A reduction in public funding for fertility treatment - an econometric analysis of access to treatment and savings to government
- Equal contributors
1 Perinatal and Reproductive Epidemiology Research Unit, The University of New South Wales, Level 2, McNevin Dickson Building, Randwick Hospitals Campus, Sydney, 2031, Australia
2 National Institute of Labour Studies, Flinders University, Faculty of Social and Behavioural Sciences, Flinders University, GPO Box 2100, Adelaide, 5001, Australia
3 IVFAustralia Pty Ltd, 176 Pacific Highway, Greenwich, 2065, Australia
BMC Health Services Research 2012, 12:142 doi:10.1186/1472-6963-12-142Published: 8 June 2012
Almost all assisted reproductive technology (ART) and intrauterine insemination (IUI) treatments performed in Australia are subsidized through the Australian Government’s universal insurance scheme, Medicare. In 2010 restrictions on the amount Medicare paid in benefits for these treatments were introduced, increasing patient out-of-pocket payments for fresh and frozen embryo ART cycles and IUI. The aim of this study was to evaluate the impact of the policy on access to treatment, savings in Medicare benefits and the number of ART conceived children not born.
Pooled quarterly cross-sectional Medicare data from 2007 and 2011 where used to construct a series of Ordinary Least Squares (OLS) regression models to evaluate the impact of the policy on access to treatment by women of different ages. Government savings in the 12 months after the policy was calculated as the difference between the predicted and observed Medicare benefits paid.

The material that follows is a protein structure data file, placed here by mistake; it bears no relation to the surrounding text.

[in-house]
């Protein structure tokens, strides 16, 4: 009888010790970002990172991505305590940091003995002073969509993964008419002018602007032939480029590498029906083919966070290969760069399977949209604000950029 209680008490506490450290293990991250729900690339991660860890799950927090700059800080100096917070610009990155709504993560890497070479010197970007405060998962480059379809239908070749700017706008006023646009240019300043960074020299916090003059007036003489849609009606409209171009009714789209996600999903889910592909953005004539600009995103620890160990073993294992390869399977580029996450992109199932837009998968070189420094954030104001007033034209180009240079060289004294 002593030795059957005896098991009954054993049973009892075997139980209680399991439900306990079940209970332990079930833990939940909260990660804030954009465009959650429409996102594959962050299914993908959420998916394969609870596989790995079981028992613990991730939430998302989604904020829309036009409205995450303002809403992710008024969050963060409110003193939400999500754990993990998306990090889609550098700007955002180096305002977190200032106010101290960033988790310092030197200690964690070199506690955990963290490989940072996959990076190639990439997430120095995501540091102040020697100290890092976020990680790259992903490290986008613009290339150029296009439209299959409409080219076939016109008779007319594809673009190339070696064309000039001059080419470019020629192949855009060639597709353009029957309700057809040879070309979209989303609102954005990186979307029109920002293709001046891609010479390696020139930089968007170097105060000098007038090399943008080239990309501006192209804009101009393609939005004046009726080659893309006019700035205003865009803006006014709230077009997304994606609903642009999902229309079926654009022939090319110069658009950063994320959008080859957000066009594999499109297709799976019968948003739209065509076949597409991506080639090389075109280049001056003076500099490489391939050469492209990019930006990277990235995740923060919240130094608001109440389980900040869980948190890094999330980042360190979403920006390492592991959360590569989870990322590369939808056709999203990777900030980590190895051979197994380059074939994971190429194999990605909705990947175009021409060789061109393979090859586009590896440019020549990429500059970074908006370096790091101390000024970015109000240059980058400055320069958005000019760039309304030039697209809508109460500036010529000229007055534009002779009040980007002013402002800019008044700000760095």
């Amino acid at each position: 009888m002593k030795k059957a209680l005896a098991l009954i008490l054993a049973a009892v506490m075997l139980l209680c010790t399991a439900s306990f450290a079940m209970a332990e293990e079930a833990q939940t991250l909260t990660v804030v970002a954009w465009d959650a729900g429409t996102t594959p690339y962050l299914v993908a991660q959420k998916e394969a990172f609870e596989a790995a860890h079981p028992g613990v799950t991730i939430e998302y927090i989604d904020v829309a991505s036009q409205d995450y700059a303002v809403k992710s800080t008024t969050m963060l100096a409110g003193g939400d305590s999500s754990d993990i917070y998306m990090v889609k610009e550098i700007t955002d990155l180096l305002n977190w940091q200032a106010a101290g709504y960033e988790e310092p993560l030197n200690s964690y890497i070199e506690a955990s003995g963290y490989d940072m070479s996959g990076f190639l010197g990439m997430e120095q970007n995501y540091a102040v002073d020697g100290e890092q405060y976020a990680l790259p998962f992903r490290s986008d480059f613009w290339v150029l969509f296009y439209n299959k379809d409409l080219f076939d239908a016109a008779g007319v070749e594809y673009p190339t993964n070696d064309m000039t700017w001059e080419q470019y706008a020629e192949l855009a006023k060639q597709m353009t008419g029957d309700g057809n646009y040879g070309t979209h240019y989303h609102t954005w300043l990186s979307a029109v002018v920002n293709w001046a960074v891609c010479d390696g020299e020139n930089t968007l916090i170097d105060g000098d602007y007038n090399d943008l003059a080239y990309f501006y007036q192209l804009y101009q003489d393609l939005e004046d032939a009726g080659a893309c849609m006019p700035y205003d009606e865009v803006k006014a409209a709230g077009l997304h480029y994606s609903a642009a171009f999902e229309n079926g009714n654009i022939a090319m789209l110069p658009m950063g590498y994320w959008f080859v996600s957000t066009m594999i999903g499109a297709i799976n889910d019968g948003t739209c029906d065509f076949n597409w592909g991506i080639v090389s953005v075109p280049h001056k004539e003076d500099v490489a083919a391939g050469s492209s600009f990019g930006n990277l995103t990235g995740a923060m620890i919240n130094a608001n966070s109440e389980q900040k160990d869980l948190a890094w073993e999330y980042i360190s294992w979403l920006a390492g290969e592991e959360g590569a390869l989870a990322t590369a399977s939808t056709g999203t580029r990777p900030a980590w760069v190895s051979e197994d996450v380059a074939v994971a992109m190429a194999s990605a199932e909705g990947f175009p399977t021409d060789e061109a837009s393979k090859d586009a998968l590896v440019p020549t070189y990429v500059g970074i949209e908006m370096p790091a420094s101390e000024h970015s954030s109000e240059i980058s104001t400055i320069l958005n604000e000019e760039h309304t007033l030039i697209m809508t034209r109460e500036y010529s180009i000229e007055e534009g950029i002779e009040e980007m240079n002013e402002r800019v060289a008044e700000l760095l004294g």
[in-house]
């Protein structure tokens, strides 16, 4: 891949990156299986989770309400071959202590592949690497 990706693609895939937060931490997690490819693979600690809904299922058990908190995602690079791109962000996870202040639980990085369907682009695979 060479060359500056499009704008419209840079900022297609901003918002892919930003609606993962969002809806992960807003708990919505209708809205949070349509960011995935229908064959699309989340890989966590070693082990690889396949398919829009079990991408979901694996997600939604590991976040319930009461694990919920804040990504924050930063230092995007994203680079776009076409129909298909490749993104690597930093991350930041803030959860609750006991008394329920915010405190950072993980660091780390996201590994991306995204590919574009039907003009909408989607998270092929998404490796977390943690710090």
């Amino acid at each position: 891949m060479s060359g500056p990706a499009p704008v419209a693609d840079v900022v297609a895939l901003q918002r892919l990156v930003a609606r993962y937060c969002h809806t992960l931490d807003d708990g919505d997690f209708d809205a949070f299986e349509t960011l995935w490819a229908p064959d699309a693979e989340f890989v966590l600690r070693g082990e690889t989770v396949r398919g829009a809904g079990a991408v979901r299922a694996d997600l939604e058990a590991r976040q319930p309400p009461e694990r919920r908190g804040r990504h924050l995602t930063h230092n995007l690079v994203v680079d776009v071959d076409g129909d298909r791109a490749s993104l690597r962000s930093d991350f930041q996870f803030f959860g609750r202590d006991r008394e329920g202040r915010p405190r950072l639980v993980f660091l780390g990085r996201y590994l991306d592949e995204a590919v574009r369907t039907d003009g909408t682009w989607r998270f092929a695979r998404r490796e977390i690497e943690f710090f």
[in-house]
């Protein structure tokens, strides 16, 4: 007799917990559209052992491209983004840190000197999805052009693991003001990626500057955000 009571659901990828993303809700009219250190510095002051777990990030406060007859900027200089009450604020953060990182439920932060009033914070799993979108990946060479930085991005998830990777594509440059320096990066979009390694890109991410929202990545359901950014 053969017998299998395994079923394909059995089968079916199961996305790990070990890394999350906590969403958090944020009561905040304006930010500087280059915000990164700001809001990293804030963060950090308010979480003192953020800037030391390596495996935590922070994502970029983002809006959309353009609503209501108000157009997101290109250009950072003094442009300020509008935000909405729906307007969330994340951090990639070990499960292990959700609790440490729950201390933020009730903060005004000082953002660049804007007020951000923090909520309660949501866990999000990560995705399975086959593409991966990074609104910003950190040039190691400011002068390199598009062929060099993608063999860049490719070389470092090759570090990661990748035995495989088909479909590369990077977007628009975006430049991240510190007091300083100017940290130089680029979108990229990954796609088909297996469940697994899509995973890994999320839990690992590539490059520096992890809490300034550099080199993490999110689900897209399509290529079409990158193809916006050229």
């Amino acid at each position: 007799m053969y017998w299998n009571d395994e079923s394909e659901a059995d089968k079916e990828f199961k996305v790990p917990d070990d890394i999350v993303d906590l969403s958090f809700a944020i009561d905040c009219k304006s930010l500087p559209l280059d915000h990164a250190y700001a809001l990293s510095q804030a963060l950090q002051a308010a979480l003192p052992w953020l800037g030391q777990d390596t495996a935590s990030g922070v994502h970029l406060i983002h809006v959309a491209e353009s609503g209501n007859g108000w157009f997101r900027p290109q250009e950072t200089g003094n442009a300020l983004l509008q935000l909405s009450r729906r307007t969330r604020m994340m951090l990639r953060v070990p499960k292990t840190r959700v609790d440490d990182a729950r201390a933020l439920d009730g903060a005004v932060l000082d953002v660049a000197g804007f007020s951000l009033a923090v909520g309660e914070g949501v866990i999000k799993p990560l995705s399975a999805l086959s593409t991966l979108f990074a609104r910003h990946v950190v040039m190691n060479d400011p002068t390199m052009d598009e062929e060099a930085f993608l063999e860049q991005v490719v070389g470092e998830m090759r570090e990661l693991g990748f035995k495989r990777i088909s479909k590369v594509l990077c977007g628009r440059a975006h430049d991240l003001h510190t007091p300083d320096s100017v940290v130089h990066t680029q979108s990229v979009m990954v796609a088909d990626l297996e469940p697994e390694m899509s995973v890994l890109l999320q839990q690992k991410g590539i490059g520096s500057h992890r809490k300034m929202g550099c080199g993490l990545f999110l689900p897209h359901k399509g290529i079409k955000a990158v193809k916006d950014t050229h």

After controlling for underlying time trends and unobserved factors the policy change reduced the number of fresh embryo cycles by almost 8600 cycles over 12 months (a 16% reduction in cycles, p < 0.001). The policy effect was greatest on women aged 40 years and older (38% reduction in cycles, p < 0.001). Younger women engaged in relatively more anticipatory behaviour by bringing forward their fresh cycles to 2009. Frozen embryo cycles, which are approximately one quarter of the cost of a fresh cycle, were only marginally impacted by the policy. Utilisation of IUI cycles were not impacted by the policy. After adjusting for anticipatory behaviour, $76 million in Medicare benefits was saved in the 12 months after the policy change (0.47% of annual Medicare benefits). Between 1200 and 1500 ART conceived children were not born in 2010 as a consequence of the policy.
The introduction of the policy resulted in a significant reduction in fresh ART cycles in the first 15 months after its introduction. Further evaluation on the long term impact of the policy with regard access to treatment and on clinical practice, particularly the number of embryos transferred, is crucial to ensuring equitable access to fertility treatment and the health and welfare of ART children.